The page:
What’s an average serving? Portion size guidance ‘no longer fit for purpose’

Portion sizes have increased in many food categories over the past 20 years

European guidance on portion sizing is out of date and does not reflect how portion sizes have changed over time, claims a new report from the British Heart Foundation (BHF).

Recent EU legislation on the provision of food information to consumers (FIC) specifies that food portions should be easily recognisable and quantified on food labelling, but it does not provide guidance on how to quantify a portion on pack, the BHF said.

In the UK, the government has recommended that industry display per portion values on front-of-pack nutrition labels for calories, saturated and total fat, sugar and salt, and therefore, the BHF argues it is necessary to base this information on realistic portion sizes.

With that in mind, the organisation commissioned research to compare current portion sizes with those provided in a 1993 government publication, Food Portion Sizes. It found an increase across most categories over the past 20 years, including for muffins, bagels, pizzas, pies and ready meals.

“We know that portion sizes influence how much we eat. Put simply, larger portions encourage us to eat more – and shape our view of what is a normal amount to eat,” BHF chief executive Simon Gillespie said in a foreword to the report.

Who ate all the pie?

In one case, a chicken curry and rice ready meal was 53% larger today than it was in 1993, providing an extra 420 calories. On average, individual meat lasagne servings were 39% larger, and individual chicken pies were 40% larger.

However, some portion sizes had shrunk. Average tortellini portions were 49% smaller than those of 20 years ago, milk chocolate bars tended to be smaller than the 1993 average of 54 g and ice creams also tended to be smaller today.

The portion size of some single-serve products, including crisps, corn flakes, and cheddar cheese, were all identical to the information provided twenty years ago.

“Our research shows that manufacturers have moved away from the government’s 1993 publication to the extent that this is no longer fit for purpose in helping retailers to size portions appropriately to reflect a 2013 portion size,” the BHF said. “As a result, this is making it difficult for consumers to compare products across different brands and control their portion sizes.”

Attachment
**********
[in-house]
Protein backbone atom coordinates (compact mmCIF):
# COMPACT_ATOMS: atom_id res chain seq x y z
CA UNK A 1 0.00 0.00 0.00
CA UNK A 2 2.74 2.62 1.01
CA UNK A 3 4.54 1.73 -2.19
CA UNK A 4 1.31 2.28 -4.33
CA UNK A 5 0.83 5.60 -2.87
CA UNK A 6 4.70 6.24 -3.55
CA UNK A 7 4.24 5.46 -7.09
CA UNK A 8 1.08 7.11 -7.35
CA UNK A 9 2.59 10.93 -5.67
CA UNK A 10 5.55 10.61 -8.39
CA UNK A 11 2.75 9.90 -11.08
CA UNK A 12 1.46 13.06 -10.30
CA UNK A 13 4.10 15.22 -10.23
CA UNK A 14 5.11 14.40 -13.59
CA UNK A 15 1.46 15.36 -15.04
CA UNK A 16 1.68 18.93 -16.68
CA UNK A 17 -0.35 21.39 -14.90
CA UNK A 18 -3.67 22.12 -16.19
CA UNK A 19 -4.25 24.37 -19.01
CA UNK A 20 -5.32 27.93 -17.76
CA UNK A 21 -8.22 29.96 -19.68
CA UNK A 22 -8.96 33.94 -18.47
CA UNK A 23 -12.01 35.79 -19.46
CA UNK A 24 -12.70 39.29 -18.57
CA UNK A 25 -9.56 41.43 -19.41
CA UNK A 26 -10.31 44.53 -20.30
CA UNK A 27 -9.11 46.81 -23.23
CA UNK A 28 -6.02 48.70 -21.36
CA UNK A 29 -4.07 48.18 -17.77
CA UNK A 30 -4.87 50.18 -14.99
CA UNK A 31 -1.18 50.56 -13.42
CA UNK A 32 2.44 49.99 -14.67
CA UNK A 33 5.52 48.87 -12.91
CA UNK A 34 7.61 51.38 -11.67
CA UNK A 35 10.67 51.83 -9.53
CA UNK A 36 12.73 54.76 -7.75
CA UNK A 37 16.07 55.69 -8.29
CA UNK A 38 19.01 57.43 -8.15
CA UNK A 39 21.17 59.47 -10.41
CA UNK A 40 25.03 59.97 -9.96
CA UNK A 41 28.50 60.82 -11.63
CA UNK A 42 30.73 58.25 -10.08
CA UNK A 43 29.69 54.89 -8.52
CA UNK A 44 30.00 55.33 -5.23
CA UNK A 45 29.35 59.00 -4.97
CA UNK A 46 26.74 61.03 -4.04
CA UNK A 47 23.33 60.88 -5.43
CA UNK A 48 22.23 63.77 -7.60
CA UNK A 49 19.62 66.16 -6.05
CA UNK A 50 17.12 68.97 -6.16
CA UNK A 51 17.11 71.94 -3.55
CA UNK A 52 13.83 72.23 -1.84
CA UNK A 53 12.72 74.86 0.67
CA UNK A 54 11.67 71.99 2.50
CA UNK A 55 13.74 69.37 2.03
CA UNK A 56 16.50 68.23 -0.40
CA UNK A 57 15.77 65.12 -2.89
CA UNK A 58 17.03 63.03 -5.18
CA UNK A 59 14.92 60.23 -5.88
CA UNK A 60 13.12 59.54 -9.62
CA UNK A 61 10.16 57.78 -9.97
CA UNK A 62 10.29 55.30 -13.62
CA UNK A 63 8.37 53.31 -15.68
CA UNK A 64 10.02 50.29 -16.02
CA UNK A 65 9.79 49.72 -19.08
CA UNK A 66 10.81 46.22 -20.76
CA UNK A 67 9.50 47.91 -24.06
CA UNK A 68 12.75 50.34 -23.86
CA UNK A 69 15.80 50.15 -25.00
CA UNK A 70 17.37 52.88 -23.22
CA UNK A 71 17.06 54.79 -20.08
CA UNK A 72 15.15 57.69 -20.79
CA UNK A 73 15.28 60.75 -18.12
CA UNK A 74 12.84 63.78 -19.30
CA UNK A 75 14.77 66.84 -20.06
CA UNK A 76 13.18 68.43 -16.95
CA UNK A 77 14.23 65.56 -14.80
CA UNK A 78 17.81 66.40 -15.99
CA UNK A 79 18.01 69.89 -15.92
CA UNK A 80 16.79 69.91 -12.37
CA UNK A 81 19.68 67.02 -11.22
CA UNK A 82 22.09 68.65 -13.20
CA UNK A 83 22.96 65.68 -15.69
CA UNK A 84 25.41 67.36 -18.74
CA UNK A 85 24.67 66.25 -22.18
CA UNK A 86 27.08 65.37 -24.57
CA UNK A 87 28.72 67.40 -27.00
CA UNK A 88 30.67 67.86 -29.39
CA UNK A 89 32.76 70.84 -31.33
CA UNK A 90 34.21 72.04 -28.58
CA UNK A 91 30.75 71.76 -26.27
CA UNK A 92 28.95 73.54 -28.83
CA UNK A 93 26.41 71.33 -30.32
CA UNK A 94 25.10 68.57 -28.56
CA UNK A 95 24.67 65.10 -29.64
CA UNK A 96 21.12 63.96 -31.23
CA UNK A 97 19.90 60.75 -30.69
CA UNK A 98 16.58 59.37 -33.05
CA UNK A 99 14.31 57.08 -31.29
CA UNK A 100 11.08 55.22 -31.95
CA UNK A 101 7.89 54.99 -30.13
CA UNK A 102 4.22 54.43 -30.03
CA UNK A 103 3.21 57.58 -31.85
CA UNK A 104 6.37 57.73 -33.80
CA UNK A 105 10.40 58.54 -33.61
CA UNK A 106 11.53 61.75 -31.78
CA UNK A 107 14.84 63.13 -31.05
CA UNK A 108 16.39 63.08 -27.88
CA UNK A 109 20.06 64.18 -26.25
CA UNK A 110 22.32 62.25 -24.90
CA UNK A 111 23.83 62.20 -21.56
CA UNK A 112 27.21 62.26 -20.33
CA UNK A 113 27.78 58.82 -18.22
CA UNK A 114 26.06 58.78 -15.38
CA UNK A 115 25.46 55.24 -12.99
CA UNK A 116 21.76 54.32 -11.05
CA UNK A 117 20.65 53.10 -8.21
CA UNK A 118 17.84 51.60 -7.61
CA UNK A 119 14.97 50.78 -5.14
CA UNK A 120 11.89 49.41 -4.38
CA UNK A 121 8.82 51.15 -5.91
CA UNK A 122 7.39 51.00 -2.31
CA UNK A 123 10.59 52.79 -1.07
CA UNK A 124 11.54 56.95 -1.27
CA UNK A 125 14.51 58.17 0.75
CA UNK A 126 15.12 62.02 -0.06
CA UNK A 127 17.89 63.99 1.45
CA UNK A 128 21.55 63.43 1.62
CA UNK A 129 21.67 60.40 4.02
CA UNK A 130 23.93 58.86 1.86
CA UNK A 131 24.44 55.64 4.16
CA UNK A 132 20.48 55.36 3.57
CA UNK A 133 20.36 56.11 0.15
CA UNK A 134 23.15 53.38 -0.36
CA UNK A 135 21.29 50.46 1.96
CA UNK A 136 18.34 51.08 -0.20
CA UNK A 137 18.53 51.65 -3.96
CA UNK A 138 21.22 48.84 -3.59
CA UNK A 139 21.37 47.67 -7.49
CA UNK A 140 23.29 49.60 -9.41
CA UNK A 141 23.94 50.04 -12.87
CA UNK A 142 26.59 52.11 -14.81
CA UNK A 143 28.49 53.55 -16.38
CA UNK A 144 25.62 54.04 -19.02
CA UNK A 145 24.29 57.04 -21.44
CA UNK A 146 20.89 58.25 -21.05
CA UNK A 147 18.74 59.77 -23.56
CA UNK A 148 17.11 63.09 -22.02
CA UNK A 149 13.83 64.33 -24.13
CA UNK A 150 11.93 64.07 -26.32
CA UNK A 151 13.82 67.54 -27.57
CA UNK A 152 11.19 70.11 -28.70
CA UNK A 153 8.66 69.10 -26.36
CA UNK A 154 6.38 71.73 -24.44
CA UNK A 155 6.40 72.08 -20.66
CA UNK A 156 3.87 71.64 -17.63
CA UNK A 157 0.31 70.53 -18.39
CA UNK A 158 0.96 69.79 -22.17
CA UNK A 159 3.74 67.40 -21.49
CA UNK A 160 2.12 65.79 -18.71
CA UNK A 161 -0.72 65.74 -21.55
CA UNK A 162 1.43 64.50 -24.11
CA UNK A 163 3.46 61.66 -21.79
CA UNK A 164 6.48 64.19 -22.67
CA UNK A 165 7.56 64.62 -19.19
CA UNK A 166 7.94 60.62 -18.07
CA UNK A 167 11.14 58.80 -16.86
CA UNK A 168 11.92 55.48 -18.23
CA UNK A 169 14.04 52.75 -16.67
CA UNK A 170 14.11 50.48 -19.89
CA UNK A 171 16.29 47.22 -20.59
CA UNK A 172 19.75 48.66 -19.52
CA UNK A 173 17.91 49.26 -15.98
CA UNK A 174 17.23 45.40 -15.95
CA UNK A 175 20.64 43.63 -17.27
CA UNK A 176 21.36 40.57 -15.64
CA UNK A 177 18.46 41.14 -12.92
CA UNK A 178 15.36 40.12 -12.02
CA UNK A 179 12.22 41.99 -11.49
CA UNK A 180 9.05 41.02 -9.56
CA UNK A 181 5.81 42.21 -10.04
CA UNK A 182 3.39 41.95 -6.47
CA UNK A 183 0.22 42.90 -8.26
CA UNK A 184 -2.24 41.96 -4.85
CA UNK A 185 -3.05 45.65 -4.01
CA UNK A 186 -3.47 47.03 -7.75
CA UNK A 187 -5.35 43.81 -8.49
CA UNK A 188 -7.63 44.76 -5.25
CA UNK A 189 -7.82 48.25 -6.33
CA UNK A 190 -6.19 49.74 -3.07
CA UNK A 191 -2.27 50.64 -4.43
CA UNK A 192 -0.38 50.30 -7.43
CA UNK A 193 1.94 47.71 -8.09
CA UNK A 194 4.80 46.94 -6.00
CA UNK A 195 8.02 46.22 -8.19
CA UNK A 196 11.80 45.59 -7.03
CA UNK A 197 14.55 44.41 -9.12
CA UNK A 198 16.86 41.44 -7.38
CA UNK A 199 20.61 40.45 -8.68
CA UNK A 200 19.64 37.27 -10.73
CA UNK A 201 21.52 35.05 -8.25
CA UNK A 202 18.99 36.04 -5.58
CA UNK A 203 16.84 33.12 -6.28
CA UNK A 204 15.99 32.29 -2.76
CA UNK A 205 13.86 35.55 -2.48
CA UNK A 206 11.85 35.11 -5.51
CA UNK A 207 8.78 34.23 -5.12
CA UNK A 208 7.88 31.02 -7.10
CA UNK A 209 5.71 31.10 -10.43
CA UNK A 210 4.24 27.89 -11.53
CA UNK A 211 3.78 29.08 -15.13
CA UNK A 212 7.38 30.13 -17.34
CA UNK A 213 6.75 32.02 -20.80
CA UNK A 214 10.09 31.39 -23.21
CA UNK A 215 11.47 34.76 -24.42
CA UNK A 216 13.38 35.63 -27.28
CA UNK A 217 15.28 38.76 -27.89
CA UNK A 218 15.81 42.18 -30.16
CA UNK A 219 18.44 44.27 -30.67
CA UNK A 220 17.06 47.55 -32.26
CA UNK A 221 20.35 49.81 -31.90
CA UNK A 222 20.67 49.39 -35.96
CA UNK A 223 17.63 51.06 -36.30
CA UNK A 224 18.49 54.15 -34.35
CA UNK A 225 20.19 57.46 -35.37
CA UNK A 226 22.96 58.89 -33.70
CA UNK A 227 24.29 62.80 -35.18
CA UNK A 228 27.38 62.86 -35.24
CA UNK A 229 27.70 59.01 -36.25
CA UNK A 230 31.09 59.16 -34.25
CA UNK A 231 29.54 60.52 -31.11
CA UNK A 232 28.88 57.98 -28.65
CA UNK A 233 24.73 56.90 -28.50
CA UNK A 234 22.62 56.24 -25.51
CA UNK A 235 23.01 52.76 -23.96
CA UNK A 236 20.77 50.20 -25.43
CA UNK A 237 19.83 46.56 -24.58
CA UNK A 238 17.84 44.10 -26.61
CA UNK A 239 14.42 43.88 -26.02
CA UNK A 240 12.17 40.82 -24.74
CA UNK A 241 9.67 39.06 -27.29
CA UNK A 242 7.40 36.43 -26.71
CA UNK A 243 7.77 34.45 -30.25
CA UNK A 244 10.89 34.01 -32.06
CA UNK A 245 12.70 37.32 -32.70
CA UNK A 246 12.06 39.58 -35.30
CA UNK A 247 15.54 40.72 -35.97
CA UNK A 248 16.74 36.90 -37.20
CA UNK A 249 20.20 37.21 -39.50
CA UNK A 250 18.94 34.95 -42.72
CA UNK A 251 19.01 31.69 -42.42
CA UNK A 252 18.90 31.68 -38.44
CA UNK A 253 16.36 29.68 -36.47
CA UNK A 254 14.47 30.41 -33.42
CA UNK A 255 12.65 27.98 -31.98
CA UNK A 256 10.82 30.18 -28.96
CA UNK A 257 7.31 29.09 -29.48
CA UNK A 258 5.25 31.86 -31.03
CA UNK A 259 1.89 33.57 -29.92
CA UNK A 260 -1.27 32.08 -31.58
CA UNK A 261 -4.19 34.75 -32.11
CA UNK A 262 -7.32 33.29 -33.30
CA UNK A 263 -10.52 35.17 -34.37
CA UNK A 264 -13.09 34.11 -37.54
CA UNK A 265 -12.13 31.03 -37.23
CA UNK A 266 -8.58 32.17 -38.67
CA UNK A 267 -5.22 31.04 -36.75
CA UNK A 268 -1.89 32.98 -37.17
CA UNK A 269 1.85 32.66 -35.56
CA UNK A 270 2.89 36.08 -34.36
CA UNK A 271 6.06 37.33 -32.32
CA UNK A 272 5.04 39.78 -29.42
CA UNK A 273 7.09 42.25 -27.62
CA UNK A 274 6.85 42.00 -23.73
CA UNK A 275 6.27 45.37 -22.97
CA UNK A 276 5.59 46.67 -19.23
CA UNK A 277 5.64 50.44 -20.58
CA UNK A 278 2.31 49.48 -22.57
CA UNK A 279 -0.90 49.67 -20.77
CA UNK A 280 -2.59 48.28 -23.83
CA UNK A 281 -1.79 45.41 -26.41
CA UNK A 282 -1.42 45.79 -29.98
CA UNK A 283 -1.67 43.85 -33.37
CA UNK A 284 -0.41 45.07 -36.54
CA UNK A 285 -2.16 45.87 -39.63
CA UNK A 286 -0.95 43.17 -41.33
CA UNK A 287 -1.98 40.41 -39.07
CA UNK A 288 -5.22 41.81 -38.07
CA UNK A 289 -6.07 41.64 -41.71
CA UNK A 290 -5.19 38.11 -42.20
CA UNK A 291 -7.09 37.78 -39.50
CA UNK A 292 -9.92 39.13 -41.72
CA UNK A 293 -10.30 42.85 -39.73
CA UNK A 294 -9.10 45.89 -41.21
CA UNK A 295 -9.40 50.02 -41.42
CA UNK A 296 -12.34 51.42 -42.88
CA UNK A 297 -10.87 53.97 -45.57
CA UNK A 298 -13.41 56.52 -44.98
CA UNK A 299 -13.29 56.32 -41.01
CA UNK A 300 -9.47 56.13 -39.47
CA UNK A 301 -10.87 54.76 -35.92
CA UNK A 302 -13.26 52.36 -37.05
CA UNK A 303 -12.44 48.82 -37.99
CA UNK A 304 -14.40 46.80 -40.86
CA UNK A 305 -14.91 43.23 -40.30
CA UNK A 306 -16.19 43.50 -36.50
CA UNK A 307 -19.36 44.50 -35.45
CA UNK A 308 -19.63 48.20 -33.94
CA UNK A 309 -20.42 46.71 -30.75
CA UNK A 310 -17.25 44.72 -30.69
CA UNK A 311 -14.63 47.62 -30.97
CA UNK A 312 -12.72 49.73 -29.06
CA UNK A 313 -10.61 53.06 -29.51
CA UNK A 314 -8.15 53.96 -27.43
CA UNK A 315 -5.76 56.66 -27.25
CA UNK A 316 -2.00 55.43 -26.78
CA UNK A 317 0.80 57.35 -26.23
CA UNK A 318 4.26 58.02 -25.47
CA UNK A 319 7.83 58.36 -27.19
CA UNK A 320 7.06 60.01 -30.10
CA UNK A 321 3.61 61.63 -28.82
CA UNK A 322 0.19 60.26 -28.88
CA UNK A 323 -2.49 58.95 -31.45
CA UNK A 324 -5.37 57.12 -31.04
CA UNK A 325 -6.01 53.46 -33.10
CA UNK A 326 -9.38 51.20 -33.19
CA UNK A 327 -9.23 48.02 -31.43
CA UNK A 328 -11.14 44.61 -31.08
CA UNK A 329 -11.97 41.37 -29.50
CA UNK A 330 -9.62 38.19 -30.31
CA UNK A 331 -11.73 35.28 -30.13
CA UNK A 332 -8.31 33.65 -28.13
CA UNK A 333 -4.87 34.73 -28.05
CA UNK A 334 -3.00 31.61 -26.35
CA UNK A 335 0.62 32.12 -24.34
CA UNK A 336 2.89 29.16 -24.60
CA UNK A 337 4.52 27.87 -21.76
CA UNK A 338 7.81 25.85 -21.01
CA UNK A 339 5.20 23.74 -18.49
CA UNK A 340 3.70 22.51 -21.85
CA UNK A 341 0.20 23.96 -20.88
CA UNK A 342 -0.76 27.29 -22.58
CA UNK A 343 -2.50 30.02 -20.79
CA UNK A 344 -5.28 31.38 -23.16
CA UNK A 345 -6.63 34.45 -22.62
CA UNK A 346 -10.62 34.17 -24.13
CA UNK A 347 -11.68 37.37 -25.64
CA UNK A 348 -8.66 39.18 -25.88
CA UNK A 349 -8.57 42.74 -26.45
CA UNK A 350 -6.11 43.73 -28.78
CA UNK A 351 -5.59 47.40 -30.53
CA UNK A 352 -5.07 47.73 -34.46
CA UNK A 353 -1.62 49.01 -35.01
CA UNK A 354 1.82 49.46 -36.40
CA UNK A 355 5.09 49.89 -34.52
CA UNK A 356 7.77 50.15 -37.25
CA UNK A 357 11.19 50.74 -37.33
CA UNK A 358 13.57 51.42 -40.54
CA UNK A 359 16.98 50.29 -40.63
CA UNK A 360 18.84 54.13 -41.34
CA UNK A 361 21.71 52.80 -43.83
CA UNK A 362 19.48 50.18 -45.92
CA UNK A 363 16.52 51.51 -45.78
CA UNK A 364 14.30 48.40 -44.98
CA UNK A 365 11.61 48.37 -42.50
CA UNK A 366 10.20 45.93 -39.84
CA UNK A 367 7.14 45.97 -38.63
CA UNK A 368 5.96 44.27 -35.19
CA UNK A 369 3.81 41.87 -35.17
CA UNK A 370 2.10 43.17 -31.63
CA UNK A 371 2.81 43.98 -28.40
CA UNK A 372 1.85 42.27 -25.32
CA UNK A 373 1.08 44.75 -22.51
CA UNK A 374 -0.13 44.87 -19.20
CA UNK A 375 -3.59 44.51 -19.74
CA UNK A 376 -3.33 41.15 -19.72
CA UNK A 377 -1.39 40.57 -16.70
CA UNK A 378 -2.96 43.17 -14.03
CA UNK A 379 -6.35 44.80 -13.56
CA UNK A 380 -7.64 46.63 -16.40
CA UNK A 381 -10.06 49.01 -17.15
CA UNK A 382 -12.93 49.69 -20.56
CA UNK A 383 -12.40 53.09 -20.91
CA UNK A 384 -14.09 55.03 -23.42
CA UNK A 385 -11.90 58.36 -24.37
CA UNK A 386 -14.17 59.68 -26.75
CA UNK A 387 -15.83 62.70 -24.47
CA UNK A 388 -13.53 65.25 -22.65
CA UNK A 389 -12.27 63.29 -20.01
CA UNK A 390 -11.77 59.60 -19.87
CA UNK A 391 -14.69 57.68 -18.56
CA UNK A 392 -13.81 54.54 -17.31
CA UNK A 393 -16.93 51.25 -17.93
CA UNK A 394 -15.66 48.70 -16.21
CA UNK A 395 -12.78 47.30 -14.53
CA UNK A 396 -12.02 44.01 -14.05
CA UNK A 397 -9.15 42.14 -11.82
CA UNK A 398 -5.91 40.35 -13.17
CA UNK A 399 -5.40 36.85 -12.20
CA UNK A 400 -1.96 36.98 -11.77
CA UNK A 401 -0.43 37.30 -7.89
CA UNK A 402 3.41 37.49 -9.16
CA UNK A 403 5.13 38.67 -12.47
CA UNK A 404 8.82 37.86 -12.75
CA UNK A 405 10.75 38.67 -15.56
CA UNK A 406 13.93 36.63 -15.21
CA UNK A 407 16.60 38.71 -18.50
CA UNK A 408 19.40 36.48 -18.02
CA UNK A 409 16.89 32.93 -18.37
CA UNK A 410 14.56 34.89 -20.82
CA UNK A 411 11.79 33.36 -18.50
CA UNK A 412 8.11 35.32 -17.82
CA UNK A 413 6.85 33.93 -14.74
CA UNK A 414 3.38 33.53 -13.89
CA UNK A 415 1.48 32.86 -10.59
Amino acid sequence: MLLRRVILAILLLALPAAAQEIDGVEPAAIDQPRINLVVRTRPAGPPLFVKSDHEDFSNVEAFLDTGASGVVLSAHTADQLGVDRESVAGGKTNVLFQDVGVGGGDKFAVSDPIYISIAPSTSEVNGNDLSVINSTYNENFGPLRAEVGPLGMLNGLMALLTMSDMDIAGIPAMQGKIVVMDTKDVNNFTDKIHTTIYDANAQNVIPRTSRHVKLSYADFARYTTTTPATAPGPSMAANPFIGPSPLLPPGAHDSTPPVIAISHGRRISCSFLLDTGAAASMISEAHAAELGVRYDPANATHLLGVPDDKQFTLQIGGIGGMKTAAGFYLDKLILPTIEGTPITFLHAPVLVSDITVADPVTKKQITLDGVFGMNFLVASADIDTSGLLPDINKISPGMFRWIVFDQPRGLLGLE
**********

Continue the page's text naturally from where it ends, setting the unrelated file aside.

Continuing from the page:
The organisation urged food companies to help the government to ensure that portion sizes were standardised across the industry, and to adopt the recommended – but not mandatory – front-of-pack nutrition labelling.

Related News

Low fat labelling may encourage consumption

Low fat labelling may encourage consumption

European ready meal market dominated by France, Germany and UK: Report

European ready meal market dominated by France, Germany and UK: Report

Too many front-of-pack logos are problematic for business, says Unilever's Paul Whitehouse

WHO calls for standardised nutrition labelling

Portion size science: There is still a lot we do not know, says review

Portion size science: There is still a lot we do not know, says review

Being immersed in a storyline distracts us from feeling full and realising how much we have snacked

The better the story, the bigger the serving! TV distracts us into snacking

Nestlé's new Wonka chocolate bars contain around 500kcal per 100g, around the market norm, but too much for anti-obesity campaigners. Photo Credit: Warner Bros and Nestlé

Nestlé UK defends calories in Wonka Chocolates

Fish consumption guidelines should take into account fish stocks as well as health, the report suggests

UK project proposes eco-friendly healthy eating guide

Submit a comment

Your comment has been saved

Post a comment

Please note that any information that you supply is protected by our Privacy and Cookie Policy. Access to all documents and request for further information are available to all users at no costs, In order to provide you with this free service, William Reed Business Media SAS does share your information with companies that have content on this site. When you access a document or request further information from this site, your information maybe shared with the owners of that document or information.